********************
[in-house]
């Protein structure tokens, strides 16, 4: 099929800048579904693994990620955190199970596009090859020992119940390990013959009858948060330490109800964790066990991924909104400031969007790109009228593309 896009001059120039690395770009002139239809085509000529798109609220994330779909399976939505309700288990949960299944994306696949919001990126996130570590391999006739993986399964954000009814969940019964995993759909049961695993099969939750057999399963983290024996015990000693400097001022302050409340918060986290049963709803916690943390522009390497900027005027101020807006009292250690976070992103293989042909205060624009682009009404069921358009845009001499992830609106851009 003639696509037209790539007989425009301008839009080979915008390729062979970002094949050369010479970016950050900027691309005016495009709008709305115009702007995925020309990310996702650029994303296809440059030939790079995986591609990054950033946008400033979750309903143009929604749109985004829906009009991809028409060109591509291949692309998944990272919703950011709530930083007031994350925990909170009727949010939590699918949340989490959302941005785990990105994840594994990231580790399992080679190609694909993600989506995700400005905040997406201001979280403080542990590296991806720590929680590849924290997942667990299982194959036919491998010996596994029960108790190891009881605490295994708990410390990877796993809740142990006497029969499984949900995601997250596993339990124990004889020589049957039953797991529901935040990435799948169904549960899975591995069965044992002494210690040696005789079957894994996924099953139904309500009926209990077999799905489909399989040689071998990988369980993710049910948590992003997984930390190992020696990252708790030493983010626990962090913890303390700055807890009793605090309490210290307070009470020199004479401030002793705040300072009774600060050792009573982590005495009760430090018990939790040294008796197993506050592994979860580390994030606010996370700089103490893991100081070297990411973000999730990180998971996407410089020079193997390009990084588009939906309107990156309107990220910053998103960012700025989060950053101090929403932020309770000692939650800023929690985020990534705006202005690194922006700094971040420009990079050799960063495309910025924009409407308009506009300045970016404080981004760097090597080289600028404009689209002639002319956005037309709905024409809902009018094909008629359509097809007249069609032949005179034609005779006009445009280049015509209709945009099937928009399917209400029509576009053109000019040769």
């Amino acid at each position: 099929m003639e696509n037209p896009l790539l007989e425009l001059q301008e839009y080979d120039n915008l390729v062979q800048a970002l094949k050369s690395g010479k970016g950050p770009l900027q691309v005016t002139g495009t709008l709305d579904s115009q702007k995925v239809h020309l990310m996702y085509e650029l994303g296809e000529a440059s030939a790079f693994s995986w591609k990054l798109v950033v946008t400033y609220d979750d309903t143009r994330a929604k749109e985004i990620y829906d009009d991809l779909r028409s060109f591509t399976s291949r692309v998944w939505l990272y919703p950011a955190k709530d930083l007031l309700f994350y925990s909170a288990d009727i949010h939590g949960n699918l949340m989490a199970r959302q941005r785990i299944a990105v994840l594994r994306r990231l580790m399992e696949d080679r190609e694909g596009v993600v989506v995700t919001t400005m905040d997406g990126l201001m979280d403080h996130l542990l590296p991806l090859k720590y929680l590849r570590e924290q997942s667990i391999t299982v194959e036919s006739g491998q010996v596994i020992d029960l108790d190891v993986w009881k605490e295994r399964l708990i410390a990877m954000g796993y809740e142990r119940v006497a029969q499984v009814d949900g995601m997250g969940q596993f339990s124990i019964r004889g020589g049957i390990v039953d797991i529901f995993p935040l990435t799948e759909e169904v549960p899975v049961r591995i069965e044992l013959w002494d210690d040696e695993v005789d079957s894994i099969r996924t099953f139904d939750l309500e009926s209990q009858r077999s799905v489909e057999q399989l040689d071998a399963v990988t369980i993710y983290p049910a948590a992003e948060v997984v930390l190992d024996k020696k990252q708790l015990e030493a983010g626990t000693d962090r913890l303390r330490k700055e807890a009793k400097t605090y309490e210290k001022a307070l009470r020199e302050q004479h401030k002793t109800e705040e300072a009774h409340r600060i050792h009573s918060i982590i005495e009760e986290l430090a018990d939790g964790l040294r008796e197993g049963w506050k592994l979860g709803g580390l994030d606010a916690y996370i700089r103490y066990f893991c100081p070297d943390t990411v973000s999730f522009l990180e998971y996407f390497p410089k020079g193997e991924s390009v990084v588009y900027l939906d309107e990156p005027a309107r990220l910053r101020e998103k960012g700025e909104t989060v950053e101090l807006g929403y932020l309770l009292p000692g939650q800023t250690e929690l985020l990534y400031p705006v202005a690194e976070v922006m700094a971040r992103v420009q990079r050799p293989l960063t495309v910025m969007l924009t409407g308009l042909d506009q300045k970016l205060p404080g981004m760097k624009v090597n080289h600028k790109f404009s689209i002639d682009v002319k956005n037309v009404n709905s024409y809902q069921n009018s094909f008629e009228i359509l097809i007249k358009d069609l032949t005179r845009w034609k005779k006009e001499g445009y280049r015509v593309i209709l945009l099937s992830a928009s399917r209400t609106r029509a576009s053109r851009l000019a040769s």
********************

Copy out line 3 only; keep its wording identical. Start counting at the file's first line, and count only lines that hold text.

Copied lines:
């Amino acid at each position: 099929m003639e696509n037209p896009l790539l007989e425009l001059q301008e839009y080979d120039n915008l390729v062979q800048a970002l094949k050369s690395g010479k970016g950050p770009l900027q691309v005016t002139g495009t709008l709305d579904s115009q702007k995925v239809h020309l990310m996702y085509e650029l994303g296809e000529a440059s030939a790079f693994s995986w591609k990054l798109v950033v946008t400033y609220d979750d309903t143009r994330a929604k749109e985004i990620y829906d009009d991809l779909r028409s060109f591509t399976s291949r692309v998944w939505l990272y919703p950011a955190k709530d930083l007031l309700f994350y925990s909170a288990d009727i949010h939590g949960n699918l949340m989490a199970r959302q941005r785990i299944a990105v994840l594994r994306r990231l580790m399992e696949d080679r190609e694909g596009v993600v989506v995700t919001t400005m905040d997406g990126l201001m979280d403080h996130l542990l590296p991806l090859k720590y929680l590849r570590e924290q997942s667990i391999t299982v194959e036919s006739g491998q010996v596994i020992d029960l108790d190891v993986w009881k605490e295994r399964l708990i410390a990877m954000g796993y809740e142990r119940v006497a029969q499984v009814d949900g995601m997250g969940q596993f339990s124990i019964r004889g020589g049957i390990v039953d797991i529901f995993p935040l990435t799948e759909e169904v549960p899975v049961r591995i069965e044992l013959w002494d210690d040696e695993v005789d079957s894994i099969r996924t099953f139904d939750l309500e009926s209990q009858r077999s799905v489909e057999q399989l040689d071998a399963v990988t369980i993710y983290p049910a948590a992003e948060v997984v930390l190992d024996k020696k990252q708790l015990e030493a983010g626990t000693d962090r913890l303390r330490k700055e807890a009793k400097t605090y309490e210290k001022a307070l009470r020199e302050q004479h401030k002793t109800e705040e300072a009774h409340r600060i050792h009573s918060i982590i005495e009760e986290l430090a018990d939790g964790l040294r008796e197993g049963w506050k592994l979860g709803g580390l994030d606010a916690y996370i700089r103490y066990f893991c100081p070297d943390t990411v973000s999730f522009l990180e998971y996407f390497p410089k020079g193997e991924s390009v990084v588009y900027l939906d309107e990156p005027a309107r990220l910053r101020e998103k960012g700025e909104t989060v950053e101090l807006g929403y932020l309770l009292p000692g939650q800023t250690e929690l985020l990534y400031p705006v202005a690194e976070v922006m700094a971040r992103v420009q990079r050799p293989l960063t495309v910025m969007l924009t409407g308009l042909d506009q300045k970016l205060p404080g981004m760097k624009v090597n080289h600028k790109f404009s689209i002639d682009v002319k956005n037309v009404n709905s024409y809902q069921n009018s094909f008629e009228i359509l097809i007249k358009d069609l032949t005179r845009w034609k005779k006009e001499g445009y280049r015509v593309i209709l945009l099937s992830a928009s399917r209400t609106r029509a576009s053109r851009l000019a040769s």